A fierce looking man ran out of the house, his eyes burning with murderous rage at the coach full of Jews. In his hand he carried a revolver. At his heels, his favorite pet, a massive black dog, yelped and snapped at the carriage.

One of the passengers approached the angry householder, who drew his gun and began to shoot at the coach. The gun clicked – but no bullets emerged. Again and again he pulled the trigger, but nothing happened.

Just then, a calm, holy face appeared at the window of the carriage. With a fascinated stare, the angry man lowered the gun and pulled the trigger. A bullet spewed forth and struck the black dog, killing it instantly.

At the holy passenger’s request, one of the travelers approached the householder. “Sir, we are Chasidim traveling with the holy Rabbi Levi Yitzchak of Berditchev,” he stammered. “It is time for our evening prayers and we would like to ask your kind permission to pray in your house.”

“The Holy Rabbi of Berditchev? Why yes, of course, you have my permission,” said the man, as if in a dream. With that, he turned and strode into his house without a backward glance at his beloved dog.

The servants and friends were puzzled. They expected to enjoy the massacre of the Jews – these Jews who seemed not to know or care that no Jew dared step onto this property since the owner’s murderous reputation had become known. The disciples of Reb Levi Yitzchak were perplexed, too. Why had their Rebbe asked them to accompany him to this unknown place, leaving Berditchev very early, traveling quickly and stopping only once along the way to say Psalms? The homeowner himself was also confused. “I know the gun was in perfect order, and yet it would not shoot when I pointed at the carriage. It must be the power of that holy Rabbi,” he muttered to his friends.

News of the arrival of Reb Levi Yitzchak and the estate owner’s seeming change of heart reached the Jews living nearby. They began gathering at the estate to see Reb Levi Yitzchak and to pray with him. Many non-Jews also joined the gathering since Reb Levi Yitzchak’s holiness was known by the entire countryside.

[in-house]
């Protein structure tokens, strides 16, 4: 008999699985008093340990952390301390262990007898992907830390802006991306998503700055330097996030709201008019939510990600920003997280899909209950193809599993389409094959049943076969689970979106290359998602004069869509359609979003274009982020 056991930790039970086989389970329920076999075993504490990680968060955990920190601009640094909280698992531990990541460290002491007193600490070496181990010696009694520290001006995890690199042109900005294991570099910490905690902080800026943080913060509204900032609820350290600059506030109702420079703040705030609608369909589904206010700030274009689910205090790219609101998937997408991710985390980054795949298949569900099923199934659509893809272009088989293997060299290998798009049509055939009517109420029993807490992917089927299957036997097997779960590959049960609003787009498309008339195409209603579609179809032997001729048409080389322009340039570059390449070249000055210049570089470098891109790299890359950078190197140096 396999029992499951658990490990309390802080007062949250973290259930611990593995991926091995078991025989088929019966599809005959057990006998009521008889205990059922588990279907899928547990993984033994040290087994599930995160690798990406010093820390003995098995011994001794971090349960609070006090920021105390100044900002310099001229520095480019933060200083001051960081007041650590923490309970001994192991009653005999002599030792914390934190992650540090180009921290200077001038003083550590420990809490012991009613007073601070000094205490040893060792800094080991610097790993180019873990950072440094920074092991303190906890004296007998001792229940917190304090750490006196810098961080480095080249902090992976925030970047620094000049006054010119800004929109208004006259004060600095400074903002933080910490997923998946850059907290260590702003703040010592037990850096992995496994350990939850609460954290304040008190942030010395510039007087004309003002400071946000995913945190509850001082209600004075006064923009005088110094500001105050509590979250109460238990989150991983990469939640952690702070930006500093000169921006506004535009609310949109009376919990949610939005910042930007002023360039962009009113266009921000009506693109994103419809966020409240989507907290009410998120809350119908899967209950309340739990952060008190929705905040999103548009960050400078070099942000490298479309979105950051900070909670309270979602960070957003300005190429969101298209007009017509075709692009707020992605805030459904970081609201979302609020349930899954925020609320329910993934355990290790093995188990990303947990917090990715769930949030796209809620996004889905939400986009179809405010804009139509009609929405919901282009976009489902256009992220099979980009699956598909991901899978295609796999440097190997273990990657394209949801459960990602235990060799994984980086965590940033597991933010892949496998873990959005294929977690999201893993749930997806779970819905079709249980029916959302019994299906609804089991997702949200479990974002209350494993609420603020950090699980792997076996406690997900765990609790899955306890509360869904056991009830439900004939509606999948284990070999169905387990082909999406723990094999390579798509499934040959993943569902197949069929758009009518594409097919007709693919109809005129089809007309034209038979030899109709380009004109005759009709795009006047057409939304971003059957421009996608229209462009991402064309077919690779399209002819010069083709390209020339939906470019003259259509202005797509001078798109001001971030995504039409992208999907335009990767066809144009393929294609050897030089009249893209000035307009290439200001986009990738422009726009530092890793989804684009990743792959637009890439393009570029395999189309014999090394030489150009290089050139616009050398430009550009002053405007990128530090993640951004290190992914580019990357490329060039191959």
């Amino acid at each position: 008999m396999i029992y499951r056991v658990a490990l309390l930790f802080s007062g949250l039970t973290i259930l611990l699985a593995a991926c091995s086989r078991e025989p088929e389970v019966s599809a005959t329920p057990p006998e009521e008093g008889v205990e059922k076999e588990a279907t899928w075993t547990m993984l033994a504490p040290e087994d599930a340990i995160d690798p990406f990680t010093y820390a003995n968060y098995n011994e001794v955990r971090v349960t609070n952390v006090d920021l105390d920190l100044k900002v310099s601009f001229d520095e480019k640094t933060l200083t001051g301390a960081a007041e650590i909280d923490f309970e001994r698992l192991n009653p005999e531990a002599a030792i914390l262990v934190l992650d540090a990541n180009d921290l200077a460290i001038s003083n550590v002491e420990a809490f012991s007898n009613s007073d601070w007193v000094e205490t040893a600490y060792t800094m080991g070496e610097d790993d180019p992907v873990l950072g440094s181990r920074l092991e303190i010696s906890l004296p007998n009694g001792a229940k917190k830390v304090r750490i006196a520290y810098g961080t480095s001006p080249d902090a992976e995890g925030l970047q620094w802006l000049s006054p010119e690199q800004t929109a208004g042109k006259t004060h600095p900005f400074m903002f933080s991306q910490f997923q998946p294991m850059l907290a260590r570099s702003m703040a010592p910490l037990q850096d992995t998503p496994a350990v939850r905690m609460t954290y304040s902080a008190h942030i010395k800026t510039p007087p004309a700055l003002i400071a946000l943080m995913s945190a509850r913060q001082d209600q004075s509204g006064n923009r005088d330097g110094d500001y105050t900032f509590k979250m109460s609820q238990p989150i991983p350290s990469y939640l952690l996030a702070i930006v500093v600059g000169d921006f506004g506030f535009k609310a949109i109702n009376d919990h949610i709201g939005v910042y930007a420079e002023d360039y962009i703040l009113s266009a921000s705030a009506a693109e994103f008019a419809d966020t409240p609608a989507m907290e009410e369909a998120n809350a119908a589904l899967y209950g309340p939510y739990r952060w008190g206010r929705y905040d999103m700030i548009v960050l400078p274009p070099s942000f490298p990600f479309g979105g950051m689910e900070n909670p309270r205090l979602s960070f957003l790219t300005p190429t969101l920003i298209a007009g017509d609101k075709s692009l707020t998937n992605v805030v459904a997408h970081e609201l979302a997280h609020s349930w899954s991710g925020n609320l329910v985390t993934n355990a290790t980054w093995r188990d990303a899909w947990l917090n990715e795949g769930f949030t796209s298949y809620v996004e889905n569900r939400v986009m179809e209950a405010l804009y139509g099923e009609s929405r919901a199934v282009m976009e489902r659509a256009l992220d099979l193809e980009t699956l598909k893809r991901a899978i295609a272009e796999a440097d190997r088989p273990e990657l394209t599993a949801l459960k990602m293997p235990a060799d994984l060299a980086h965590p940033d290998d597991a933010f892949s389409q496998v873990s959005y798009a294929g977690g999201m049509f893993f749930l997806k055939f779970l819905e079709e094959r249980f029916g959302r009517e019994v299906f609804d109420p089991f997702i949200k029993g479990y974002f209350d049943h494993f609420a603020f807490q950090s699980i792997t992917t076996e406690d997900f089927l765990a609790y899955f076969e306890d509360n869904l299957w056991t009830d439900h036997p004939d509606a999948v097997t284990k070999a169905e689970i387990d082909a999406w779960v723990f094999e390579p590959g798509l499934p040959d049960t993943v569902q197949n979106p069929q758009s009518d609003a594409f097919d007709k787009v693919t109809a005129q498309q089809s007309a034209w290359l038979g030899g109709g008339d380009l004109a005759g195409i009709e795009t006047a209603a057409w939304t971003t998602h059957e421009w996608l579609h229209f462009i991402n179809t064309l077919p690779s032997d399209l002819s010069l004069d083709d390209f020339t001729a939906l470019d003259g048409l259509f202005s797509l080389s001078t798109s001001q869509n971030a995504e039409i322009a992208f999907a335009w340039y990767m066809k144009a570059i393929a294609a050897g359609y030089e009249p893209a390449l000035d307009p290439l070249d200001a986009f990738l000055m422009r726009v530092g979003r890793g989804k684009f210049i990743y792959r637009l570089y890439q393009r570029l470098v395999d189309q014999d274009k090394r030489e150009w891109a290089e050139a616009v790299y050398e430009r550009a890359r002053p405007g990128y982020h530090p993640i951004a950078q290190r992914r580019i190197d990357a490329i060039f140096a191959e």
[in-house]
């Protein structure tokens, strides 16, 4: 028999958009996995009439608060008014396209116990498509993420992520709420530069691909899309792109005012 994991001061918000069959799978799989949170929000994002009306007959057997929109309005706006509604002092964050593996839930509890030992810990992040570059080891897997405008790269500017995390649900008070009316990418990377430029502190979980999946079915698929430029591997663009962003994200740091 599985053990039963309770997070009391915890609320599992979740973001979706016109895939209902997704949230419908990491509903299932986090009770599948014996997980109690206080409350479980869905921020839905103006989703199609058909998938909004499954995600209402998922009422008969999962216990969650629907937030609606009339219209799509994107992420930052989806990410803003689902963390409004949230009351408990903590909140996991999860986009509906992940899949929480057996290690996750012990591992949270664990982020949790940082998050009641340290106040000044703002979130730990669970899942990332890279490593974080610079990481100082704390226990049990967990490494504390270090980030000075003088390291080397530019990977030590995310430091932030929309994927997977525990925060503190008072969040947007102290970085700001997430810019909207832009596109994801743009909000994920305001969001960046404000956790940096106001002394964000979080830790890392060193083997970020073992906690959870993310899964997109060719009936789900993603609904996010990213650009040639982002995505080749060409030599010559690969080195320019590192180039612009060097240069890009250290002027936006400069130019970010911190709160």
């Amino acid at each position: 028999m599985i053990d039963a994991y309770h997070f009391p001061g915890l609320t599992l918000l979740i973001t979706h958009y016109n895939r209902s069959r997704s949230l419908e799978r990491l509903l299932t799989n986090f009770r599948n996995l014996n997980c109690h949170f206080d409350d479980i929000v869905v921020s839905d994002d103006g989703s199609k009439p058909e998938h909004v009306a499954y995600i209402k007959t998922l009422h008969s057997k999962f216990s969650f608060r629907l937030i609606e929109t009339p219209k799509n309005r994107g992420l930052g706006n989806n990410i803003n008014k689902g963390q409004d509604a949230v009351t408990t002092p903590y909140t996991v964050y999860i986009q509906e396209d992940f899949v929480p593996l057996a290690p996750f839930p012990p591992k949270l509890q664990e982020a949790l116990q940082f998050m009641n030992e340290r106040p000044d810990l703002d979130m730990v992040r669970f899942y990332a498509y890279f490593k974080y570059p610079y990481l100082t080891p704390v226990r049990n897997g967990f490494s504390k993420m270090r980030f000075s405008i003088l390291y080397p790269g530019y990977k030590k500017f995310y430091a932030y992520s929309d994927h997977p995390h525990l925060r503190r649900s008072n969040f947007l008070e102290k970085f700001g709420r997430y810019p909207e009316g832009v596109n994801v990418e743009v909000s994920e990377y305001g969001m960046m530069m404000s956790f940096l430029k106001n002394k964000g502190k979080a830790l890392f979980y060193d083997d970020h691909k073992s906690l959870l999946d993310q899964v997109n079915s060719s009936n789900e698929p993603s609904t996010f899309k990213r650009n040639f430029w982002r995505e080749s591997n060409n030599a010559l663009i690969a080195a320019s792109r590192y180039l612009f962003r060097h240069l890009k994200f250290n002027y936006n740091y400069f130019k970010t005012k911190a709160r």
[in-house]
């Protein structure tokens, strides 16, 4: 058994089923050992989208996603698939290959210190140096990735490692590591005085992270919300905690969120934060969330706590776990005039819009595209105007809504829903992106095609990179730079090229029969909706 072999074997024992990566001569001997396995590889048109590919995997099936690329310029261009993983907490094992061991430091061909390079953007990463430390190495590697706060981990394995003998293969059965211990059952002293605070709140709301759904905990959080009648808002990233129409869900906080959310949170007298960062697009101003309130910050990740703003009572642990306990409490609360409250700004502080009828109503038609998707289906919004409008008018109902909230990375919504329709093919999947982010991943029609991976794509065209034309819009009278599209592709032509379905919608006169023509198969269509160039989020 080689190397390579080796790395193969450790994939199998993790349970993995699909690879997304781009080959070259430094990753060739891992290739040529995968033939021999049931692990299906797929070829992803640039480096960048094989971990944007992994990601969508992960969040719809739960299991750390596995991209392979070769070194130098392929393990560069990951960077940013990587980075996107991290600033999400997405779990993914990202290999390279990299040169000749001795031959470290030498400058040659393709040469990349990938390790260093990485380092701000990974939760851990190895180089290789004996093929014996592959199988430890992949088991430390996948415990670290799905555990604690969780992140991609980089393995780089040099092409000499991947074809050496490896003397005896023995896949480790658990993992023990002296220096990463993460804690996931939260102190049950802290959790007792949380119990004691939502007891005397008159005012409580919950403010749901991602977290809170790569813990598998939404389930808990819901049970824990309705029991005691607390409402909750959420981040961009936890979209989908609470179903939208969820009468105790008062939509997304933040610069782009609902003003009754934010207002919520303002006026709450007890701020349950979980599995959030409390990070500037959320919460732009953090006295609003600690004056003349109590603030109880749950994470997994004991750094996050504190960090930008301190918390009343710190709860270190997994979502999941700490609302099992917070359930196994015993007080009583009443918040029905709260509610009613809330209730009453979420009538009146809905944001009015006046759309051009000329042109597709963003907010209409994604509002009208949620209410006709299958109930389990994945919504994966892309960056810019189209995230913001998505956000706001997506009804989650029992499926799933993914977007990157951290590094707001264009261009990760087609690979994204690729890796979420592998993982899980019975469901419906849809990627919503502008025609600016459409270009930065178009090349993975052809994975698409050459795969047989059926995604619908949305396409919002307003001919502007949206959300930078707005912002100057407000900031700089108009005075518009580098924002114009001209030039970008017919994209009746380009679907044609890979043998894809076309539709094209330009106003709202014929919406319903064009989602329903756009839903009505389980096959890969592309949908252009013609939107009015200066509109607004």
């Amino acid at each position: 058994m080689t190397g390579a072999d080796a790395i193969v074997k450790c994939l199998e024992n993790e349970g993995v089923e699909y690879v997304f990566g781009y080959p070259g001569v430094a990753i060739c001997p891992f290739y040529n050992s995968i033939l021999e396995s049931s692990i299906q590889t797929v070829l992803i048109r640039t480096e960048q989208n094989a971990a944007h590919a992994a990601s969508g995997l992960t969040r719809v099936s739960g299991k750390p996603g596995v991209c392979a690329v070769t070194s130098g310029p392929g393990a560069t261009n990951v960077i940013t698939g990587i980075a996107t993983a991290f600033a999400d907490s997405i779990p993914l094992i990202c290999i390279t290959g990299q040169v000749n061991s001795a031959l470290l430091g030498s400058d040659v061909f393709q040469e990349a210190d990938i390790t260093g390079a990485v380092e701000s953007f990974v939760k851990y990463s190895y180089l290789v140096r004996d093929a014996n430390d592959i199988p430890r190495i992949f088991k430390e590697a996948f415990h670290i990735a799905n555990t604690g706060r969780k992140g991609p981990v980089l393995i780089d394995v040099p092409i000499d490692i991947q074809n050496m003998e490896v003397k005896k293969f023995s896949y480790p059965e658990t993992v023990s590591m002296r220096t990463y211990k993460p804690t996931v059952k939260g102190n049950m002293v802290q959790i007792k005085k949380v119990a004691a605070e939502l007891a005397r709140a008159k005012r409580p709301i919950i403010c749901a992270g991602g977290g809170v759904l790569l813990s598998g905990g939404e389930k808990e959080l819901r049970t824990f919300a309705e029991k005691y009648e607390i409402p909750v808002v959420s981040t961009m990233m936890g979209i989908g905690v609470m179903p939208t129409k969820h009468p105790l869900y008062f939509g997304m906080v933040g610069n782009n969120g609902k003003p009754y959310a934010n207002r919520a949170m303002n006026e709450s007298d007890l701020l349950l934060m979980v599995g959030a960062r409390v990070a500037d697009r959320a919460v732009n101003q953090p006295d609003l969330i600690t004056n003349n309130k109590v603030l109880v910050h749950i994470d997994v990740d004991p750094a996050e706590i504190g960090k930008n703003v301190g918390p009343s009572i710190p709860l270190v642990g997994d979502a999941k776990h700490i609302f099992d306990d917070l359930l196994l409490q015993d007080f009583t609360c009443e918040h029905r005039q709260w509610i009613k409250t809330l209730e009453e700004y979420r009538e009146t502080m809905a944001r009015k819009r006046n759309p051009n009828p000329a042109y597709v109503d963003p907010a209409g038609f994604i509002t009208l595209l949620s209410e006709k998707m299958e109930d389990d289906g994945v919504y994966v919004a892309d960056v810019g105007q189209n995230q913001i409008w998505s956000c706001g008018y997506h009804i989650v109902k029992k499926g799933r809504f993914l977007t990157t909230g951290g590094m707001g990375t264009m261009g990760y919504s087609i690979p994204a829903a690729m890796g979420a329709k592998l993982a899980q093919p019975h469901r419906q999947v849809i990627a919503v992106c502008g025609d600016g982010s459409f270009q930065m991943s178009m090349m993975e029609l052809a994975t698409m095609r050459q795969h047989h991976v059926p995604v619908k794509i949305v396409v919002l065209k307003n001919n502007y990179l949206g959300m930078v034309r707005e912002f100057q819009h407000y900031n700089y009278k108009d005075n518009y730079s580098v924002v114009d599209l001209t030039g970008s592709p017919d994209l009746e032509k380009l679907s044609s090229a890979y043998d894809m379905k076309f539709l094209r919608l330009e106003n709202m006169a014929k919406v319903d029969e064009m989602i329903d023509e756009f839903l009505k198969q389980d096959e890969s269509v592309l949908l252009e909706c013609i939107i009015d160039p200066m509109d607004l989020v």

Reb Levi Yitzchak led the evening prayers himself. Before saying the opening words, “And He is merciful, He forgives sin, and will not destroy. He turns back His anger many times and does not arouse his wrath,” the Rebbe began to sing a moving melody. It was sad and poignant and had a haunting effect on all who listened. It turned everyone’s thoughts to their own private world, contemplating past regrets and the evil and folly of a person’s actions. Each heart was full of despair and bitter regret. The disciples understood the melody to depict the suffering of the pure and holy soul, forced to leave the beautiful heavens, and come to this evil, false world.

But just as the notes seemed to fade into the very abyss of doom, the Rebbe raised his voice in a triumphant call of hope and salvation. The words, “Oh G-d, save. The King will answer us on the day we call,” were sung in a joyful tune, stirring everyone to confidence and hope. But, before the Rebbe had sung the last of the sad notes, the host cried out hysterically and fell to the ground in a faint.

Everyone was mystified by the events. The Chasidim now understood that the purpose of the journey had to do with their host. But what were the redeeming qualities of this Jew-hater that he merited the special attention of Reb Levi Yitzchak?

A few hours later, the Chasidim saw the host emerge, his eyes red and his face tear-stained. In broken Yiddish, the host stammered, “I am a Jew. I, too, am a Jew.” In wonder, they listened to his story:

“I was born in Germany to Jewish parents. As a young man I joined the Kaiser’s army. The higher I rose in rank, the looser my ties to Judaism became. By the time I was a personal guard of the Kaiser, I had totally disassociated myself from Judaism. Finally, I became a Jew-hater and relished every opportunity I had to persecute Jews.

“Now, with you and your Rebbe here, I remember that I am a Jew. I want to be a Jew again. Please, I beg of you, ask your holy Rebbe to teach me how to be a Jew again!”

The next morning, prayers were lead with a festive atmosphere. The host joined the Jewish villagers. He borrowed a talit (prayer shawl) and tefilin and asked to be shown how to use them. After prayers, he was closeted with the Rebbe for several hours, their conversation remaining a secret. The Rebbe warned his Chasidim never to breathe a word about this journey.

A short time later, the former Kaiser’s guard sold his estate and disappeared. Around the same time, a stranger came to live and study in Berditchev. He became a close disciple of Reb Levi Yitzchak and the father of one of the finest Jewish families.